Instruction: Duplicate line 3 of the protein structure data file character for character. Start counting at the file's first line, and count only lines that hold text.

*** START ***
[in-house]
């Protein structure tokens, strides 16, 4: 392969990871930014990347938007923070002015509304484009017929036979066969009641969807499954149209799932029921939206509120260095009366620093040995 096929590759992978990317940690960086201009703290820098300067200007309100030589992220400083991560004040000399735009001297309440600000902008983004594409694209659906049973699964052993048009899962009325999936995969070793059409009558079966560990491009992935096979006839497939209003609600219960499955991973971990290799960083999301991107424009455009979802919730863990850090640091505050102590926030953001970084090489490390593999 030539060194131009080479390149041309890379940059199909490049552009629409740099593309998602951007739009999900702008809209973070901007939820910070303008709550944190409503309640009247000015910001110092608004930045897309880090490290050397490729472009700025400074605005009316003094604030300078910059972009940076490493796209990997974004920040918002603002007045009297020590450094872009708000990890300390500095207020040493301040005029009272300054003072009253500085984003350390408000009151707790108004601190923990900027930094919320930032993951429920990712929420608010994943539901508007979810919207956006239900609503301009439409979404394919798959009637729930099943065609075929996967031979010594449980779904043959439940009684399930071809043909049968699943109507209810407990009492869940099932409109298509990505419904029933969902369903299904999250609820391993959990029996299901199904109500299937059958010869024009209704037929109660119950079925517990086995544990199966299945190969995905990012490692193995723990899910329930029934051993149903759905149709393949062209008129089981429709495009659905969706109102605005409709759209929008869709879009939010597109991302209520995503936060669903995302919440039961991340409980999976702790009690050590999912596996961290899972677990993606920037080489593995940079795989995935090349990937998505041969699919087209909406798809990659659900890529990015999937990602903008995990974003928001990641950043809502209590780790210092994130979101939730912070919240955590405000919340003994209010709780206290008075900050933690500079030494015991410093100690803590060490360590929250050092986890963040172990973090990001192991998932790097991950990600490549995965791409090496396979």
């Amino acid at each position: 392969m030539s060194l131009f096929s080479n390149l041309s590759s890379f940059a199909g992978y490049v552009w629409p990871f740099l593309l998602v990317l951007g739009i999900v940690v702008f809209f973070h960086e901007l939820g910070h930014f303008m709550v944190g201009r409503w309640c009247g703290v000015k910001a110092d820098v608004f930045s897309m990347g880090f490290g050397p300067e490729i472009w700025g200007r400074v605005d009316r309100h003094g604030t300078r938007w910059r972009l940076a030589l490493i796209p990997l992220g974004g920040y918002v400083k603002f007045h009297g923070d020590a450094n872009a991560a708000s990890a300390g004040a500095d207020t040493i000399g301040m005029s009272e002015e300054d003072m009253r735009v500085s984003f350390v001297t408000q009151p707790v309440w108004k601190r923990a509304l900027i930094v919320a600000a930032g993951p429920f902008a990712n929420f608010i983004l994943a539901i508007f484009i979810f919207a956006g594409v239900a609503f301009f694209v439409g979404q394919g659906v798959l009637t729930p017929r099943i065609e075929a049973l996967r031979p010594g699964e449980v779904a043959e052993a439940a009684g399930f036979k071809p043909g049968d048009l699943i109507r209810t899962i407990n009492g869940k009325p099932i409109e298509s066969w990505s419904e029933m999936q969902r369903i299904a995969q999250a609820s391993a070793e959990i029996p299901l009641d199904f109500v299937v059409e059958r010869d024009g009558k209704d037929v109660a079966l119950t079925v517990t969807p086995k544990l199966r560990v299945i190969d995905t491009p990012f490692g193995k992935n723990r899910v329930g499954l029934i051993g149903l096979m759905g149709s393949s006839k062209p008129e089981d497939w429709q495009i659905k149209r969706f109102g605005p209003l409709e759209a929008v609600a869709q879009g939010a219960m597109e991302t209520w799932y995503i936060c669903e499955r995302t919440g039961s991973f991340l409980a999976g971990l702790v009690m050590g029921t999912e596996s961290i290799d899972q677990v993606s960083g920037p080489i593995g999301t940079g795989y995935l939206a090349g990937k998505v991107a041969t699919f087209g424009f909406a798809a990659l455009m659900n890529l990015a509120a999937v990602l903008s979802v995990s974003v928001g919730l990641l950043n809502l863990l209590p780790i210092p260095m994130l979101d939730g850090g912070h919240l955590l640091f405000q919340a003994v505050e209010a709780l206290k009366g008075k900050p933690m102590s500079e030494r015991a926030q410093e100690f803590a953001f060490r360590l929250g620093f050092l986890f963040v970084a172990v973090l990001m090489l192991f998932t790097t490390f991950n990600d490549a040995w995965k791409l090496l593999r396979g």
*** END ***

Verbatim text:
């Amino acid at each position: 392969m030539s060194l131009f096929s080479n390149l041309s590759s890379f940059a199909g992978y490049v552009w629409p990871f740099l593309l998602v990317l951007g739009i999900v940690v702008f809209f973070h960086e901007l939820g910070h930014f303008m709550v944190g201009r409503w309640c009247g703290v000015k910001a110092d820098v608004f930045s897309m990347g880090f490290g050397p300067e490729i472009w700025g200007r400074v605005d009316r309100h003094g604030t300078r938007w910059r972009l940076a030589l490493i796209p990997l992220g974004g920040y918002v400083k603002f007045h009297g923070d020590a450094n872009a991560a708000s990890a300390g004040a500095d207020t040493i000399g301040m005029s009272e002015e300054d003072m009253r735009v500085s984003f350390v001297t408000q009151p707790v309440w108004k601190r923990a509304l900027i930094v919320a600000a930032g993951p429920f902008a990712n929420f608010i983004l994943a539901i508007f484009i979810f919207a956006g594409v239900a609503f301009f694209v439409g979404q394919g659906v798959l009637t729930p017929r099943i065609e075929a049973l996967r031979p010594g699964e449980v779904a043959e052993a439940a009684g399930f036979k071809p043909g049968d048009l699943i109507r209810t899962i407990n009492g869940k009325p099932i409109e298509s066969w990505s419904e029933m999936q969902r369903i299904a995969q999250a609820s391993a070793e959990i029996p299901l009641d199904f109500v299937v059409e059958r010869d024009g009558k209704d037929v109660a079966l119950t079925v517990t969807p086995k544990l199966r560990v299945i190969d995905t491009p990012f490692g193995k992935n723990r899910v329930g499954l029934i051993g149903l096979m759905g149709s393949s006839k062209p008129e089981d497939w429709q495009i659905k149209r969706f109102g605005p209003l409709e759209a929008v609600a869709q879009g939010a219960m597109e991302t209520w799932y995503i936060c669903e499955r995302t919440g039961s991973f991340l409980a999976g971990l702790v009690m050590g029921t999912e596996s961290i290799d899972q677990v993606s960083g920037p080489i593995g999301t940079g795989y995935l939206a090349g990937k998505v991107a041969t699919f087209g424009f909406a798809a990659l455009m659900n890529l990015a509120a999937v990602l903008s979802v995990s974003v928001g919730l990641l950043n809502l863990l209590p780790i210092p260095m994130l979101d939730g850090g912070h919240l955590l640091f405000q919340a003994v505050e209010a709780l206290k009366g008075k900050p933690m102590s500079e030494r015991a926030q410093e100690f803590a953001f060490r360590l929250g620093f050092l986890f963040v970084a172990v973090l990001m090489l192991f998932t790097t490390f991950n990600d490549a040995w995965k791409l090496l593999r396979g």